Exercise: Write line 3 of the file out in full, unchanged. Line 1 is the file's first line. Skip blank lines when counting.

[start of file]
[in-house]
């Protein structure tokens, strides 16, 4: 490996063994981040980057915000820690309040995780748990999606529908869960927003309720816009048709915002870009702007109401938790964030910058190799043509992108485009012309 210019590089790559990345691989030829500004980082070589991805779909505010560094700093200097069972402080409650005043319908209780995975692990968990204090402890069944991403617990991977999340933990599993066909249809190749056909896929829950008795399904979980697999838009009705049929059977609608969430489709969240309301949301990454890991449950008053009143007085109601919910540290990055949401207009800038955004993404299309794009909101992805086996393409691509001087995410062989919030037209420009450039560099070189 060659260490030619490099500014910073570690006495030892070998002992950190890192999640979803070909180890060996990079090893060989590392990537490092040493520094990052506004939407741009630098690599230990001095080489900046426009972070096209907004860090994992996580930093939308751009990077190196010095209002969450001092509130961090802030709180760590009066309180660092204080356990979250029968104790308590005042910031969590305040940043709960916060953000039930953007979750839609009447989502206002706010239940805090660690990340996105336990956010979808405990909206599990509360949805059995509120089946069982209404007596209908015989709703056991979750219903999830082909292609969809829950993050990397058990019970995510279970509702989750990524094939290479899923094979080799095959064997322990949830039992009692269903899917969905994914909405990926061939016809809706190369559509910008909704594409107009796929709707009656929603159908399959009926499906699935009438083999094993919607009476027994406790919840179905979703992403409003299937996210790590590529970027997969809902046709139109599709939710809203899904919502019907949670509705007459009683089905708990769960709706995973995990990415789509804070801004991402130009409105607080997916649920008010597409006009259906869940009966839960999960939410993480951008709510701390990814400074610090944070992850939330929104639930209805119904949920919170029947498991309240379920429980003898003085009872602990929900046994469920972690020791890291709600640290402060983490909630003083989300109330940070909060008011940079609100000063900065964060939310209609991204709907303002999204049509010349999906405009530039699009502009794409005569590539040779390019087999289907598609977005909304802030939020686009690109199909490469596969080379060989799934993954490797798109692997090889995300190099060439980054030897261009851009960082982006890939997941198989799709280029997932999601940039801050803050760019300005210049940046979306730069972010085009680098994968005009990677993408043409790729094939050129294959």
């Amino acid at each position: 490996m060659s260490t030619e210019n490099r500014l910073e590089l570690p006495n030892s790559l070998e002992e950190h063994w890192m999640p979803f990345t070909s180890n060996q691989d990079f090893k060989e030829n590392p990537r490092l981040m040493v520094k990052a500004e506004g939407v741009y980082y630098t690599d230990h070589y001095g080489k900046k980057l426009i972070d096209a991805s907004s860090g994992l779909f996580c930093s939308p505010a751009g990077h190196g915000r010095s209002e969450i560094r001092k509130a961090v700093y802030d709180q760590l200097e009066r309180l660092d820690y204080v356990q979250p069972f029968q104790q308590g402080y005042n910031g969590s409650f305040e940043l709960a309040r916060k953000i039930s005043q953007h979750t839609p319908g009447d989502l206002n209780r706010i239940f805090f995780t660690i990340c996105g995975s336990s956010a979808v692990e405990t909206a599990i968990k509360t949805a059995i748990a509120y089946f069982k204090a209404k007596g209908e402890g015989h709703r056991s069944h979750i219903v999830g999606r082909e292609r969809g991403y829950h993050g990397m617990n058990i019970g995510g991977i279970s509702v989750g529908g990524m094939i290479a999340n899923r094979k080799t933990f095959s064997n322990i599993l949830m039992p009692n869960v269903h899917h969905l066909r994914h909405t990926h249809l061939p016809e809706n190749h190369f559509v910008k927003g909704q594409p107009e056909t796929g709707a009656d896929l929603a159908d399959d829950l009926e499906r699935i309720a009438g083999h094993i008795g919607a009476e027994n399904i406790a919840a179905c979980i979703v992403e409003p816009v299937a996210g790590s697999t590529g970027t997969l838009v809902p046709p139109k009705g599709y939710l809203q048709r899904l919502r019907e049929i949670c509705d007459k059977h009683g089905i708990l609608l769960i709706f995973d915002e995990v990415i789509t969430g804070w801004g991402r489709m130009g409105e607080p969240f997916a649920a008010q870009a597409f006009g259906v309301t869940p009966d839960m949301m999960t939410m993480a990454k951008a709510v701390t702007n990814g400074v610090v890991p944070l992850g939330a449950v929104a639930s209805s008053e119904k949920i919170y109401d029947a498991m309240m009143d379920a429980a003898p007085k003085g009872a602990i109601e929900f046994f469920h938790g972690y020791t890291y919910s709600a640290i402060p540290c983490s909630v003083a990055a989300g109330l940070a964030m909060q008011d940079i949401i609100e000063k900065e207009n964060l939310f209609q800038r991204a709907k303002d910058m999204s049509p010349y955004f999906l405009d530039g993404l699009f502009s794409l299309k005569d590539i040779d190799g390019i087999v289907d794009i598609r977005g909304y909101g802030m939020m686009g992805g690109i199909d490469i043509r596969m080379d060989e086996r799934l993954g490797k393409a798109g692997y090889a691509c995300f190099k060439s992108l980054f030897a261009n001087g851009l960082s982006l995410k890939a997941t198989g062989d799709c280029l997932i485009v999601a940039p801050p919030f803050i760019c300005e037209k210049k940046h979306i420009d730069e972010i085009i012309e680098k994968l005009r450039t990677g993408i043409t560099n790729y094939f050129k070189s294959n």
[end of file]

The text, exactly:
């Amino acid at each position: 490996m060659s260490t030619e210019n490099r500014l910073e590089l570690p006495n030892s790559l070998e002992e950190h063994w890192m999640p979803f990345t070909s180890n060996q691989d990079f090893k060989e030829n590392p990537r490092l981040m040493v520094k990052a500004e506004g939407v741009y980082y630098t690599d230990h070589y001095g080489k900046k980057l426009i972070d096209a991805s907004s860090g994992l779909f996580c930093s939308p505010a751009g990077h190196g915000r010095s209002e969450i560094r001092k509130a961090v700093y802030d709180q760590l200097e009066r309180l660092d820690y204080v356990q979250p069972f029968q104790q308590g402080y005042n910031g969590s409650f305040e940043l709960a309040r916060k953000i039930s005043q953007h979750t839609p319908g009447d989502l206002n209780r706010i239940f805090f995780t660690i990340c996105g995975s336990s956010a979808v692990e405990t909206a599990i968990k509360t949805a059995i748990a509120y089946f069982k204090a209404k007596g209908e402890g015989h709703r056991s069944h979750i219903v999830g999606r082909e292609r969809g991403y829950h993050g990397m617990n058990i019970g995510g991977i279970s509702v989750g529908g990524m094939i290479a999340n899923r094979k080799t933990f095959s064997n322990i599993l949830m039992p009692n869960v269903h899917h969905l066909r994914h909405t990926h249809l061939p016809e809706n190749h190369f559509v910008k927003g909704q594409p107009e056909t796929g709707a009656d896929l929603a159908d399959d829950l009926e499906r699935i309720a009438g083999h094993i008795g919607a009476e027994n399904i406790a919840a179905c979980i979703v992403e409003p816009v299937a996210g790590s697999t590529g970027t997969l838009v809902p046709p139109k009705g599709y939710l809203q048709r899904l919502r019907e049929i949670c509705d007459k059977h009683g089905i708990l609608l769960i709706f995973d915002e995990v990415i789509t969430g804070w801004g991402r489709m130009g409105e607080p969240f997916a649920a008010q870009a597409f006009g259906v309301t869940p009966d839960m949301m999960t939410m993480a990454k951008a709510v701390t702007n990814g400074v610090v890991p944070l992850g939330a449950v929104a639930s209805s008053e119904k949920i919170y109401d029947a498991m309240m009143d379920a429980a003898p007085k003085g009872a602990i109601e929900f046994f469920h938790g972690y020791t890291y919910s709600a640290i402060p540290c983490s909630v003083a990055a989300g109330l940070a964030m909060q008011d940079i949401i609100e000063k900065e207009n964060l939310f209609q800038r991204a709907k303002d910058m999204s049509p010349y955004f999906l405009d530039g993404l699009f502009s794409l299309k005569d590539i040779d190799g390019i087999v289907d794009i598609r977005g909304y909101g802030m939020m686009g992805g690109i199909d490469i043509r596969m080379d060989e086996r799934l993954g490797k393409a798109g692997y090889a691509c995300f190099k060439s992108l980054f030897a261009n001087g851009l960082s982006l995410k890939a997941t198989g062989d799709c280029l997932i485009v999601a940039p801050p919030f803050i760019c300005e037209k210049k940046h979306i420009d730069e972010i085009i012309e680098k994968l005009r450039t990677g993408i043409t560099n790729y094939f050129k070189s294959n």